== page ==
In 1754, he published at Edinburgh a second edition of his poems, greatly improved and enlarged, to which was prefixed an account of his life. This publication attracted the notice of Mr. Spence, Professor of Poetry at Oxford, who was first to call the attention of the public to the true native genius and high intellectual attainments of this blind student, and to his originality, as a poet. Through the influence of the celebrated David Hume, a warm friend and admirer of Blacklock, a third edition of his poems was published in London, in 1756, under the superintendence of Mr. Spence, together with an account of the author's life, and a very elaborate dissertation upon his character and superior merits.

About this time, he published at Edinburgh a pamphlet on Universal Etymology, or the Analysis of a Sentence.

During his course of study at the University, he acquired a knowledge of the various branches of philosophy and theology, nor was polite literature neglected by him. In 1757, he formed the design of establishing a school for the instruction of young men in oratory. But meeting with some discouragement from his friends, he abandoned the project, and commenced a thorough course of theological study, with the intention of going into the church; and was accordingly licensed, in 1759, by the presbytery of Dumfries, to preach the gospel. In 1760, he published an able sermon, on the Right Improvement of Time. "The sentiments it contains," says Mr. Wilson, "are just and solid, and the advice is calculated to be useful at all times, particularly in the the prospect of national danger or distress." In 1761, he published a lengthy discourse, on Faith, Hope, and Charity, in 8vo.

In 1762, he married Miss Sarah Johnston, of Dumfries, a lady of highly respectable parentage. Her fine talents and generous nature, (personal charms most attractive to the blind,) combined with a sweetness of temper, and true devotion to the interests of her husband, made her a companion worthy of his love and confidence, and a star in the evening of his life, whose mild face was never hid among clouds of disappointment. Shortly after this event, he was ordained minister of the church at Kirkcudbright, on the presentation of the Earl of Selkirk. But the people, on account of their prejudices toward one de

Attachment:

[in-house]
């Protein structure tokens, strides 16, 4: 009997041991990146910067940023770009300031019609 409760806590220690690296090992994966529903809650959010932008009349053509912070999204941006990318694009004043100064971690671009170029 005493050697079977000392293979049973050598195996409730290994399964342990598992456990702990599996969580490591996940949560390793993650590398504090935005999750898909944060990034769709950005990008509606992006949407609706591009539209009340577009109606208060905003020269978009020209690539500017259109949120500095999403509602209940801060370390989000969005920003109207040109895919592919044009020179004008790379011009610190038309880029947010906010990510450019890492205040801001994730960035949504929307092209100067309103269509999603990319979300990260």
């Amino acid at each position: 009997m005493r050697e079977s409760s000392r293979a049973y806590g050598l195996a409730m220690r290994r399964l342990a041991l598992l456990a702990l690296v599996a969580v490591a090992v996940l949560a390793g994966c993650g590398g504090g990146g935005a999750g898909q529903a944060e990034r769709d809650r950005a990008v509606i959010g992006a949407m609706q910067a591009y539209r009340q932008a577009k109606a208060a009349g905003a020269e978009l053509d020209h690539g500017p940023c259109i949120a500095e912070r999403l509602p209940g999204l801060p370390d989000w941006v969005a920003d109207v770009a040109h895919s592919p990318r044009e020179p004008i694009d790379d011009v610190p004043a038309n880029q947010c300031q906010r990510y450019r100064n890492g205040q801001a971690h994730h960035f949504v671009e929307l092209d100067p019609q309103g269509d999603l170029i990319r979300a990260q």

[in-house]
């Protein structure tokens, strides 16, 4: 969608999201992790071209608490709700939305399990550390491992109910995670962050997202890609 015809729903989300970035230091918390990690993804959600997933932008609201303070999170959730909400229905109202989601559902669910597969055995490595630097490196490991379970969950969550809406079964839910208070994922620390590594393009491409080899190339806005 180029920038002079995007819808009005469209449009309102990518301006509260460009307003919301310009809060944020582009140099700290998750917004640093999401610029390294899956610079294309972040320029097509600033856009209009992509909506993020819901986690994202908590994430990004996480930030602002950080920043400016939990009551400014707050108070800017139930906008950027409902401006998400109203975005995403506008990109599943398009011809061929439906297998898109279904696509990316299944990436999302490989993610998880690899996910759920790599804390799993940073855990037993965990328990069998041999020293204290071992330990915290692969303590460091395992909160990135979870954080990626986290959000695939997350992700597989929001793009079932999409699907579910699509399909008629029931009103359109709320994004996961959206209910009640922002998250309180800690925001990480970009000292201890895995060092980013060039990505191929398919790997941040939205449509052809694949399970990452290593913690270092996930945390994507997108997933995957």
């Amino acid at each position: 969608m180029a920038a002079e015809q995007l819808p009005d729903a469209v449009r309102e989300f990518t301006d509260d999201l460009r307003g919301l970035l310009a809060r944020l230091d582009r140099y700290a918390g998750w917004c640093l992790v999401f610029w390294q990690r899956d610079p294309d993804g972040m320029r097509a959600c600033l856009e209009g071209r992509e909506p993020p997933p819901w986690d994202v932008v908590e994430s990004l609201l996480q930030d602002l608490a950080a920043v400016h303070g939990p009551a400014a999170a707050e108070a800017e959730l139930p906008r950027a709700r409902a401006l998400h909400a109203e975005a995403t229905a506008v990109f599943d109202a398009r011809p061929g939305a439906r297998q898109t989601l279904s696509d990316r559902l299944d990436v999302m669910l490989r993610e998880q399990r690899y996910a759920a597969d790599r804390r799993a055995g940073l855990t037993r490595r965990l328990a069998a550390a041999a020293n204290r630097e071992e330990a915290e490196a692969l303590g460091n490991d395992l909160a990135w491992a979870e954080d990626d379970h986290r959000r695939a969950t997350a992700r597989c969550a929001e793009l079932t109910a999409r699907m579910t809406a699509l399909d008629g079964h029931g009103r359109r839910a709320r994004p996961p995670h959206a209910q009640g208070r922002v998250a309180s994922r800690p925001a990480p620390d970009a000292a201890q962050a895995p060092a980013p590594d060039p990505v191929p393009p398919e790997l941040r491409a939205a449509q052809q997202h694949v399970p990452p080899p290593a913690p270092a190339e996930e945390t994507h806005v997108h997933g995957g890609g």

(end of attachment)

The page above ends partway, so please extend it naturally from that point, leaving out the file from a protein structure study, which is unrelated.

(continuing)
prived of sight, refused to receive him as their spir itual guide. "Though undoubtedly blind enough themselves," says Mr. Bowen, "they did not like the idea of having a blind clergyman." After a legal dispute of nearly two years, he was at last induced to compromise the matter, by resigning his situation and receiving a small annuity instead.

A very interesting anecdote is related of him, which shows his mental anxiety at this time, and deserves a place in Dr. Abercrombie's chapter on Somnambulism. It occurred at an inn in Kirkcudbright. "Dr. Blacklock, one day, harassed by the censures of the populace, whereby not only his reputation, but his very existence was endangered, and fatigued with mental exertion, fell asleep after dinner. Some hours after, he was called upon by a friend, answered his salutation, and rose and went with him into the diningroom, where some of his companions were met. He joined with two of them in a concert, singing, as usual, with taste and elegance, without missing a note, or forgetting a word; he then went to supper, and drank a glass or two of wine. His friends, however, observed him to be a little absent and inattentive; by and by he began to speak to himself, but in so low and confused a manner as to be unintelligible. At last, being pretty forcibly roused, he awoke with a sudden start, unconscious of all that had happened, as, till then, he had continued fast asleep."

In 1764, he removed to Edinburgh, and opened a boarding-house for young men, whom he proposed to